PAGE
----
Missouri “Pay To Play” personal injury law explained
Missouri law requires all drivers to maintain minimum financial responsibility (liability insurance). Aside from getting ticketed for not having insurance (a 4-point moving violation), if you are hurt in a car crash that is caused by a negligent driver, you might be unable to collect all the damages that you would otherwise be entitled to collect.
RSMo § 303.390, enacted in October 2013, precludes “uninsured motorists” from collecting “noneconomic damages”. In order to dissect what this means, I’ll address what is meant by “uninsured motorist” and “noneconomic damages”
First, what exactly is an “uninsured motorist” and are there any exceptions?
An uninsured motorist is any driver who isn’t carrying liability insurance on the vehicle in the crash (if they own the vehicle), or someone who doesn’t have liability insurance for any vehicle if they were driving a borrowed vehicle, whether or not they had permission to do so.
- If the injuries are caused by a drunk driver, this statute specifically does not apply, and all recovery is available.
- If the uninsured driver’s insurance was terminated or non renewed for failing to pay the premium within 6 months of the crash.
- If the vehicle has been owned for less than 30 days at the time of the crash, the driver may be able to obtain insurance after the crash, but before 30 days from the date of the purchase and be deemed to have been an insured driver.
***Passengers are never precluded so Pay to Play doesn’t apply if you were not driving!***
Second, what are “noneconomic damages” and will that hurt my case?
When someone is hurt in a car crash, the law is set up to allow that person to “be made whole again” which is accomplished by awarding money for their “damages.” Damages include everything negative that happened to someone as a result of the crash. This includes the obvious things like hospital bills, costs for prescriptions, and lost wages, among others.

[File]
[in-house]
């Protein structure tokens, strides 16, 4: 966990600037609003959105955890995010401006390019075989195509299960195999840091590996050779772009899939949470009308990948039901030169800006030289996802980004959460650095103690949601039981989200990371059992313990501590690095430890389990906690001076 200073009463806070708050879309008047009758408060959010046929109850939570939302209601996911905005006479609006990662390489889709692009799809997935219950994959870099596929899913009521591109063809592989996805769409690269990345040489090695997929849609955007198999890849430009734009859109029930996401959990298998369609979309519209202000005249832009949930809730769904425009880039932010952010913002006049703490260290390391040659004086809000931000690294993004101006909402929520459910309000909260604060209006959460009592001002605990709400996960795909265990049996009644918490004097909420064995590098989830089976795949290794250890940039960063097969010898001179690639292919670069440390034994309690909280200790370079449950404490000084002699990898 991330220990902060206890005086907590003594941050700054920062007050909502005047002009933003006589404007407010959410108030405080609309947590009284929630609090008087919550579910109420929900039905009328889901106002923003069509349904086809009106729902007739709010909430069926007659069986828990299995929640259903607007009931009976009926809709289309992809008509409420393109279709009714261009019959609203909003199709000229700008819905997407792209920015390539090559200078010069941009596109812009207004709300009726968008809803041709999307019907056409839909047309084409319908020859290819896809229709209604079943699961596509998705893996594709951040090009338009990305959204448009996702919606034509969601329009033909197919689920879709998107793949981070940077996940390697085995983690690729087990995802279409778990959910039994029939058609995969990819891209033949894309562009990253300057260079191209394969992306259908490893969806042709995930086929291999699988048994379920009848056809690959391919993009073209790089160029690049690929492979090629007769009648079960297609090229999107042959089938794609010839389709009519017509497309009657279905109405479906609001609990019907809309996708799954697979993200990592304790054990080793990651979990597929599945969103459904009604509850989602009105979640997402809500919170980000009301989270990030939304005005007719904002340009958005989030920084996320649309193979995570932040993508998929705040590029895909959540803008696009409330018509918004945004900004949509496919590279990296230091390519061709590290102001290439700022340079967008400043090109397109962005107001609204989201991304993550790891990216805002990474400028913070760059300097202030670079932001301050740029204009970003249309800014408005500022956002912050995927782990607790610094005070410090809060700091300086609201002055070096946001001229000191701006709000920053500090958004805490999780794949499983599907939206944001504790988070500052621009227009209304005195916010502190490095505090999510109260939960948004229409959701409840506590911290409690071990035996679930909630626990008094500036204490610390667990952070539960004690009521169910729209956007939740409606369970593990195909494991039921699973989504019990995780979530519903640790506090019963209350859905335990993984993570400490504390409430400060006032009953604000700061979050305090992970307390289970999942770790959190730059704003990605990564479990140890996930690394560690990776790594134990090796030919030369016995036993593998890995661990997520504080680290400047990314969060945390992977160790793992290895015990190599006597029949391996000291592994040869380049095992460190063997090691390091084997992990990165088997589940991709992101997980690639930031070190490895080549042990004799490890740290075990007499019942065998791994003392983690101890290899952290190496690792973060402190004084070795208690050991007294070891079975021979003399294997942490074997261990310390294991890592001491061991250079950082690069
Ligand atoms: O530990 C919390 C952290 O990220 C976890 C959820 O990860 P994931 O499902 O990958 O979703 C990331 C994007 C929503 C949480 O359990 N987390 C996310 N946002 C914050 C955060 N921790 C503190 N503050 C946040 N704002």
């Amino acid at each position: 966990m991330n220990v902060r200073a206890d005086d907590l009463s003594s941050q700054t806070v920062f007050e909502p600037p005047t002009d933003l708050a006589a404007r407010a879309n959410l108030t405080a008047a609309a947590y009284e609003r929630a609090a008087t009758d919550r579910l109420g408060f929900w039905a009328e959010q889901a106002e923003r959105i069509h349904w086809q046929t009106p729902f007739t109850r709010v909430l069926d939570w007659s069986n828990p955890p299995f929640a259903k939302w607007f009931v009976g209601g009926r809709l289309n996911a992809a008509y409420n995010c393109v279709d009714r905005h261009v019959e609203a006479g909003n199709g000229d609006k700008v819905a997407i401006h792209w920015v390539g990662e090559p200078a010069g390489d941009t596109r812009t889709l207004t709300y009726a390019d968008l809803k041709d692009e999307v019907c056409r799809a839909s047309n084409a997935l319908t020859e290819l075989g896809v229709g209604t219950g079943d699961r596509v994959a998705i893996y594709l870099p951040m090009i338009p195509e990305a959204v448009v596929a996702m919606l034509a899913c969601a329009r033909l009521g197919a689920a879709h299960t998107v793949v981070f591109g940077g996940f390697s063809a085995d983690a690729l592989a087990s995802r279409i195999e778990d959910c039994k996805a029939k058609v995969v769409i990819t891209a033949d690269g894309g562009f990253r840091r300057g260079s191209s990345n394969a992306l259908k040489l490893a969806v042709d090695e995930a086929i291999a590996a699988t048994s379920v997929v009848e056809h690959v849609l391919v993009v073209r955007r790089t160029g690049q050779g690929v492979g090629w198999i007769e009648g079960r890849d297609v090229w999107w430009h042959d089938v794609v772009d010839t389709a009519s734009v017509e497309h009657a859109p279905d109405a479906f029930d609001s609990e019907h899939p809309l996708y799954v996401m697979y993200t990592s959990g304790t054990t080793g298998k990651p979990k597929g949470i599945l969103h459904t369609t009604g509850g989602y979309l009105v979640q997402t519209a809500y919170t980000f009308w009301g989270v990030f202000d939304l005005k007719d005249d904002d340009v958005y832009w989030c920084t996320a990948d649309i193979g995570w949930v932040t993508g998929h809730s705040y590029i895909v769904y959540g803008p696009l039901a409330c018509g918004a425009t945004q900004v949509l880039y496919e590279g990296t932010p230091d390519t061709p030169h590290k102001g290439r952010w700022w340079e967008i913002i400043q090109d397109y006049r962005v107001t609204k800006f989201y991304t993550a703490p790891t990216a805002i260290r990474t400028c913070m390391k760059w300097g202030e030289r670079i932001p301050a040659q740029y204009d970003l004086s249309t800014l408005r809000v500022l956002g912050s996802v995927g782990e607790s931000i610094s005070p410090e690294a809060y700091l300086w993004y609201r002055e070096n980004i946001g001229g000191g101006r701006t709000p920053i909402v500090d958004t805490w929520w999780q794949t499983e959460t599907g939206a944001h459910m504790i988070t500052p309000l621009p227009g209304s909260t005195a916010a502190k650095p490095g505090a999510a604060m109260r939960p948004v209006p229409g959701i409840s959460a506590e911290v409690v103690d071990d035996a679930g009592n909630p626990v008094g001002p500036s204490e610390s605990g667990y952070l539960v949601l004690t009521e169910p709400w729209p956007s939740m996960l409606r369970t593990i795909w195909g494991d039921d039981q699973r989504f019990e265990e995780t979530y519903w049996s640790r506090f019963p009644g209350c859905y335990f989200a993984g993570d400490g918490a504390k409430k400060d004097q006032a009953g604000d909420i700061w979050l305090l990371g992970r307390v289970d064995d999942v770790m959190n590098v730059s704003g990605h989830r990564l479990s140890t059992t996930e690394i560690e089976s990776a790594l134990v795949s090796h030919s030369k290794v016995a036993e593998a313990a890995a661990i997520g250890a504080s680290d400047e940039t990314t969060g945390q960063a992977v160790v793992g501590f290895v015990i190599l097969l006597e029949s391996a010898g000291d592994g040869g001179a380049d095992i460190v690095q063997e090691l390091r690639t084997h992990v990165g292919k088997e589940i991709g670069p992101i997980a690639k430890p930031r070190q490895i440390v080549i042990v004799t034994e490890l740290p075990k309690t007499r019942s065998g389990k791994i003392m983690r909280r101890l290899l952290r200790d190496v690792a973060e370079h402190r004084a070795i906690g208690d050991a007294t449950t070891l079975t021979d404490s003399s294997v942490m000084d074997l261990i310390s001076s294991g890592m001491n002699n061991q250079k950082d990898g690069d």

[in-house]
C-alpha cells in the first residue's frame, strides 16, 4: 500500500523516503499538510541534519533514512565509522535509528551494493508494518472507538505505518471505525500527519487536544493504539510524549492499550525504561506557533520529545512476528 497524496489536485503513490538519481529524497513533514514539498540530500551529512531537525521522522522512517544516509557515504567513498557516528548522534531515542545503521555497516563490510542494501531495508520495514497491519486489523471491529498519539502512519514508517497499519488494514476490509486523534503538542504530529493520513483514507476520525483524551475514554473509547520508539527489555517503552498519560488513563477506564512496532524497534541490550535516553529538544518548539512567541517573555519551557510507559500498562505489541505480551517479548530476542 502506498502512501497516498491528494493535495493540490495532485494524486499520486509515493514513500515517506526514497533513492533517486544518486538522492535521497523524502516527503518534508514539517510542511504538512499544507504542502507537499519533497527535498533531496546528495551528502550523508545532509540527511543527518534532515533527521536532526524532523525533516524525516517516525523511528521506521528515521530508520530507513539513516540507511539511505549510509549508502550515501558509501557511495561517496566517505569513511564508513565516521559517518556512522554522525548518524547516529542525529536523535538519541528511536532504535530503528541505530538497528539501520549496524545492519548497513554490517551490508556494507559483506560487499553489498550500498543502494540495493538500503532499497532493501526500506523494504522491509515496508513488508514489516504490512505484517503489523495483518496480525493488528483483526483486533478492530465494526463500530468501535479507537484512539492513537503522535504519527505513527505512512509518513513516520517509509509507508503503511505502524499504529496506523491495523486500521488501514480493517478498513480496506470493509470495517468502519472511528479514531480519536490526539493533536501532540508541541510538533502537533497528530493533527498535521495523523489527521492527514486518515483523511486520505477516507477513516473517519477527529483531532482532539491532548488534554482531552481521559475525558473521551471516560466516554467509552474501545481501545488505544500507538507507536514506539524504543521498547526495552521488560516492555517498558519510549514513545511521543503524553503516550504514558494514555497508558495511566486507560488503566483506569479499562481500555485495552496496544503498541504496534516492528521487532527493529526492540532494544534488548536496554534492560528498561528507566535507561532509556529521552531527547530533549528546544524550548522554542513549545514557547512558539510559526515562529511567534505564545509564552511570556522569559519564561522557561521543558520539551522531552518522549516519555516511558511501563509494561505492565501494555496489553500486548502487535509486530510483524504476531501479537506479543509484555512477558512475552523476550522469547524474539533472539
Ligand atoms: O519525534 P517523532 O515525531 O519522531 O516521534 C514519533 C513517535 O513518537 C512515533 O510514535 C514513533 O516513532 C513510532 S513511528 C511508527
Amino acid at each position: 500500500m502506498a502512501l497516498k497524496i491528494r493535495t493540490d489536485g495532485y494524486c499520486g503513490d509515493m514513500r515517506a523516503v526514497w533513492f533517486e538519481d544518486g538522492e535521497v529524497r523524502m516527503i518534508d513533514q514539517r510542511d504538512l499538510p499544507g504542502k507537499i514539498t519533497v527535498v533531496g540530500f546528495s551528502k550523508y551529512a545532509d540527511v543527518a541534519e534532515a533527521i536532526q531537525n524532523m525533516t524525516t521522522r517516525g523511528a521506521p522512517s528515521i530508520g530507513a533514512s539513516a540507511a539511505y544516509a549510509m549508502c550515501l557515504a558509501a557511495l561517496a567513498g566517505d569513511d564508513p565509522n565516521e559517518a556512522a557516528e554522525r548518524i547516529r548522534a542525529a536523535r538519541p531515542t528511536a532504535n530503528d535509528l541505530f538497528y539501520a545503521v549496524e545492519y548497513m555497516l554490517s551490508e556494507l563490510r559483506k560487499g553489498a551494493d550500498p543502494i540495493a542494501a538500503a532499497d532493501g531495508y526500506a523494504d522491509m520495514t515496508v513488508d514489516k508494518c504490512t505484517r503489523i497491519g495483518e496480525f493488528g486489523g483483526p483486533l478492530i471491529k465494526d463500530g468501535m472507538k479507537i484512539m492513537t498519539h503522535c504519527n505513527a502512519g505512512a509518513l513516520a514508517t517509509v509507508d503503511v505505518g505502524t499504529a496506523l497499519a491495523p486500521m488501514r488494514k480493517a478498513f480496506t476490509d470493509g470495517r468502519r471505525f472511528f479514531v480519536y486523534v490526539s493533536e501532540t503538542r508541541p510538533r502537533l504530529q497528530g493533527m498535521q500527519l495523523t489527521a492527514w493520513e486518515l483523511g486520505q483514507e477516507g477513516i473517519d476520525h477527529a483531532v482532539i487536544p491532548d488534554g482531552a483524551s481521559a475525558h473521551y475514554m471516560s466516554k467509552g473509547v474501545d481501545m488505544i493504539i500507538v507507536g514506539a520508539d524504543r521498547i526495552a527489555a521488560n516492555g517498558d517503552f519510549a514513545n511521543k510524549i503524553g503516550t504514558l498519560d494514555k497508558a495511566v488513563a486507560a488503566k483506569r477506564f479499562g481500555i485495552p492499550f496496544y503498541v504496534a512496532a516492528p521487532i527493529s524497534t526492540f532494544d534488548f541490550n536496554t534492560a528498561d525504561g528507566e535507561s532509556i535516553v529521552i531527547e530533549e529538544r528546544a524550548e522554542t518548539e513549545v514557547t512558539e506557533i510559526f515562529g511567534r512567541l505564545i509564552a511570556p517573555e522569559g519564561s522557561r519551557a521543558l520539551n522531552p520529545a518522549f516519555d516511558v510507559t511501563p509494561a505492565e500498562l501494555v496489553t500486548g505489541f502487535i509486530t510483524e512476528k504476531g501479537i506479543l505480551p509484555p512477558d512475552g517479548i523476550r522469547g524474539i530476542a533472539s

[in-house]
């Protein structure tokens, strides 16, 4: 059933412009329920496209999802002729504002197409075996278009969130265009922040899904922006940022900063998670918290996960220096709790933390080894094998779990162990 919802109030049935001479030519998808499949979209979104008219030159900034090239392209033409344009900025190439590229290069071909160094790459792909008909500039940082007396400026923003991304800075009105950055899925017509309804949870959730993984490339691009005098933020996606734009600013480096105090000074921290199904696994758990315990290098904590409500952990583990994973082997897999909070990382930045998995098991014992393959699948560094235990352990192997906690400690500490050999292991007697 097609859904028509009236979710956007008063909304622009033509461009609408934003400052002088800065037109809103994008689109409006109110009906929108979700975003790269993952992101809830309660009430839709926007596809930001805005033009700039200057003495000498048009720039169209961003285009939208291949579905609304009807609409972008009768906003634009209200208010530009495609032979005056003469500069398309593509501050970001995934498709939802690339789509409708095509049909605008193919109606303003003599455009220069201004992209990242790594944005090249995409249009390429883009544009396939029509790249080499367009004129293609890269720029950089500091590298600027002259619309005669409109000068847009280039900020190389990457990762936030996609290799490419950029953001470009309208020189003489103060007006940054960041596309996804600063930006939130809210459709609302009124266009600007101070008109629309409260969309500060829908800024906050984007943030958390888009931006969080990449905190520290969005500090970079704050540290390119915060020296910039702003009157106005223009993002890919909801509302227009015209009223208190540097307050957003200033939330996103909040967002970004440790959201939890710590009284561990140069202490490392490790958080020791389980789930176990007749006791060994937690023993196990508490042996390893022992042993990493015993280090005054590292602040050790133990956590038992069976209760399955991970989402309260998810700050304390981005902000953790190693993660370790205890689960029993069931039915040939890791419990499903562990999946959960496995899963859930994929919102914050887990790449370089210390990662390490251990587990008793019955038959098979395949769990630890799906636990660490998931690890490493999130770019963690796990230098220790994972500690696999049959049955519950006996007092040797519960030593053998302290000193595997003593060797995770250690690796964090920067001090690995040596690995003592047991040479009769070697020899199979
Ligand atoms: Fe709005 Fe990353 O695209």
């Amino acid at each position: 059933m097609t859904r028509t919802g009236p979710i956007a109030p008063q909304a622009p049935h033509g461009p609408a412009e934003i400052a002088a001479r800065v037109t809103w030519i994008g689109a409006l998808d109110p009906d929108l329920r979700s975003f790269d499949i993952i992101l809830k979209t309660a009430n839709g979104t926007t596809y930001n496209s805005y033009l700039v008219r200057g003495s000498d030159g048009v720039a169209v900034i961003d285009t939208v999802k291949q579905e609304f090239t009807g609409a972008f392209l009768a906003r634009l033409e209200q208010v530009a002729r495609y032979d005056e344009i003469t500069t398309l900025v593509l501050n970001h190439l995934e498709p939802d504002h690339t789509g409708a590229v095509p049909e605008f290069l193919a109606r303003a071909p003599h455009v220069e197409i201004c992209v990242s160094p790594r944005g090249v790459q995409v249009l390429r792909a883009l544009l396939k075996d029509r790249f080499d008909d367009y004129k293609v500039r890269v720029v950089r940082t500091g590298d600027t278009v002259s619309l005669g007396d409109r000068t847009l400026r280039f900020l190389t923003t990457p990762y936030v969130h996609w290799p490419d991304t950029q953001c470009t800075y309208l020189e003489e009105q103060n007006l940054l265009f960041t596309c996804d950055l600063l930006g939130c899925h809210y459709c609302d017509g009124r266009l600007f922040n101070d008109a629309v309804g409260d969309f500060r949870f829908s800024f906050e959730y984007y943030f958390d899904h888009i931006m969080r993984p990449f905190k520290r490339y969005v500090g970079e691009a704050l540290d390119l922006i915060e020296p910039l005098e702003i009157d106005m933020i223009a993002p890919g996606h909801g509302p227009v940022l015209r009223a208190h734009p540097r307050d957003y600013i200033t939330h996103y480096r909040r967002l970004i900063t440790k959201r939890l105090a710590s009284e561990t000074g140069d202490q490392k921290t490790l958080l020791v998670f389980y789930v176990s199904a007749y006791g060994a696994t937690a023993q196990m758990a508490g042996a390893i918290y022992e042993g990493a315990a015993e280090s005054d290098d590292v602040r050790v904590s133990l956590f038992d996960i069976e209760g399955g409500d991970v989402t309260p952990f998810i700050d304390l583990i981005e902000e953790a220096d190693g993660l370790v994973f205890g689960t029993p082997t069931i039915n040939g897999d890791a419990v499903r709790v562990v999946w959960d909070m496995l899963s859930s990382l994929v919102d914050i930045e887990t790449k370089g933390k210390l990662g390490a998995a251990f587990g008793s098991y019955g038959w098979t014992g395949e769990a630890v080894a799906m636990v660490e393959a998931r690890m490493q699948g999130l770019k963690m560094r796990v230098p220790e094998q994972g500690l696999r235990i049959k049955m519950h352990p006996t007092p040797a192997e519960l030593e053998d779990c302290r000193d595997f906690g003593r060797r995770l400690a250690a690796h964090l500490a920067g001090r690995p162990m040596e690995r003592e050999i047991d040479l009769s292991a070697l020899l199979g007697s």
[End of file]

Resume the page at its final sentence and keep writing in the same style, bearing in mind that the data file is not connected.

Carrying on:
Less obvious, perhaps, but often times even greater, are the costs to a person for pain and suffering, loss of enjoyment of life, loss of companionship from a marital partner, and other “non-economic” losses. As a rule of thumb, if a damage is something you could obtain a receipt for, it would be economic, and if it is something that you can’t say an exact amount for, it is non-economic.
RSMo § 303.390 can be devastating to an injury claimant who has been injured by another driver’s negligence. Often times the pain and suffering damages will be the largest component of an injury case.
What to do if you were hurt in a crash and didn’t have insurance?
Due to the complexities in the pay to play law, it is especially important to contact an attorney to discuss what damages you may be able to recover. Working with an experienced personal injury attorney is the absolute best way to ensure that your rights are protected, that you receive the best medical treatment possible, and that you get a fair settlement that maximizes what damages you are entitled to recover under the law.